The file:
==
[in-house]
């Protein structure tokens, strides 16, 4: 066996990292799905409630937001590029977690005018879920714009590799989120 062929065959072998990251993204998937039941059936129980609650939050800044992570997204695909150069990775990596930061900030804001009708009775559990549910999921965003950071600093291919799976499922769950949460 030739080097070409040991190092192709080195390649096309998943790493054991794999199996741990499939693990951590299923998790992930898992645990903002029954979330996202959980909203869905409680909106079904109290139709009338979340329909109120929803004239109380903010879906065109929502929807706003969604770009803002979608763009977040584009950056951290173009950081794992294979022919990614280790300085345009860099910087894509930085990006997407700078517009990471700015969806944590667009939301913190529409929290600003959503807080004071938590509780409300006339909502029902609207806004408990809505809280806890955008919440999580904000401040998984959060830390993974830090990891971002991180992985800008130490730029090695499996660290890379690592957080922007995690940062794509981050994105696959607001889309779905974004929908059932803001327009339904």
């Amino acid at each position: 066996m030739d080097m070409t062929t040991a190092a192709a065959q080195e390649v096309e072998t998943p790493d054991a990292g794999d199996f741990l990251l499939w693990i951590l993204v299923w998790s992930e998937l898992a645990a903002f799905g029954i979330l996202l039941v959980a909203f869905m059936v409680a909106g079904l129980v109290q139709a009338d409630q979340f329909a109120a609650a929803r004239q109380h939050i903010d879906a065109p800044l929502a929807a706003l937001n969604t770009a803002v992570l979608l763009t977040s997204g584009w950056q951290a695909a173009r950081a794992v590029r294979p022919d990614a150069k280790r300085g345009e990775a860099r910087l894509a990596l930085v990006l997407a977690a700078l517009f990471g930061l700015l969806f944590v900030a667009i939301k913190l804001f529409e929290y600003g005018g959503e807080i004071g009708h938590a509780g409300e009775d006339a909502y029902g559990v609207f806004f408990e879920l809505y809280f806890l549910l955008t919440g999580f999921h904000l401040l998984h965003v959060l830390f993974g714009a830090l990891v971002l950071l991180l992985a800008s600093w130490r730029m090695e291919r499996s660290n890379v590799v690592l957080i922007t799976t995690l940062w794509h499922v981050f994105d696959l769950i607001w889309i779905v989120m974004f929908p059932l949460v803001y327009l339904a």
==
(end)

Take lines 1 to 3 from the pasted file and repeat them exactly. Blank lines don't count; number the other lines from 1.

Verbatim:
[in-house]
């Protein structure tokens, strides 16, 4: 066996990292799905409630937001590029977690005018879920714009590799989120 062929065959072998990251993204998937039941059936129980609650939050800044992570997204695909150069990775990596930061900030804001009708009775559990549910999921965003950071600093291919799976499922769950949460 030739080097070409040991190092192709080195390649096309998943790493054991794999199996741990499939693990951590299923998790992930898992645990903002029954979330996202959980909203869905409680909106079904109290139709009338979340329909109120929803004239109380903010879906065109929502929807706003969604770009803002979608763009977040584009950056951290173009950081794992294979022919990614280790300085345009860099910087894509930085990006997407700078517009990471700015969806944590667009939301913190529409929290600003959503807080004071938590509780409300006339909502029902609207806004408990809505809280806890955008919440999580904000401040998984959060830390993974830090990891971002991180992985800008130490730029090695499996660290890379690592957080922007995690940062794509981050994105696959607001889309779905974004929908059932803001327009339904």
């Amino acid at each position: 066996m030739d080097m070409t062929t040991a190092a192709a065959q080195e390649v096309e072998t998943p790493d054991a990292g794999d199996f741990l990251l499939w693990i951590l993204v299923w998790s992930e998937l898992a645990a903002f799905g029954i979330l996202l039941v959980a909203f869905m059936v409680a909106g079904l129980v109290q139709a009338d409630q979340f329909a109120a609650a929803r004239q109380h939050i903010d879906a065109p800044l929502a929807a706003l937001n969604t770009a803002v992570l979608l763009t977040s997204g584009w950056q951290a695909a173009r950081a794992v590029r294979p022919d990614a150069k280790r300085g345009e990775a860099r910087l894509a990596l930085v990006l997407a977690a700078l517009f990471g930061l700015l969806f944590v900030a667009i939301k913190l804001f529409e929290y600003g005018g959503e807080i004071g009708h938590a509780g409300e009775d006339a909502y029902g559990v609207f806004f408990e879920l809505y809280f806890l549910l955008t919440g999580f999921h904000l401040l998984h965003v959060l830390f993974g714009a830090l990891v971002l950071l991180l992985a800008s600093w130490r730029m090695e291919r499996s660290n890379v590799v690592l957080i922007t799976t995690l940062w794509h499922v981050f994105d696959l769950i607001w889309i779905v989120m974004f929908p059932l949460v803001y327009l339904a």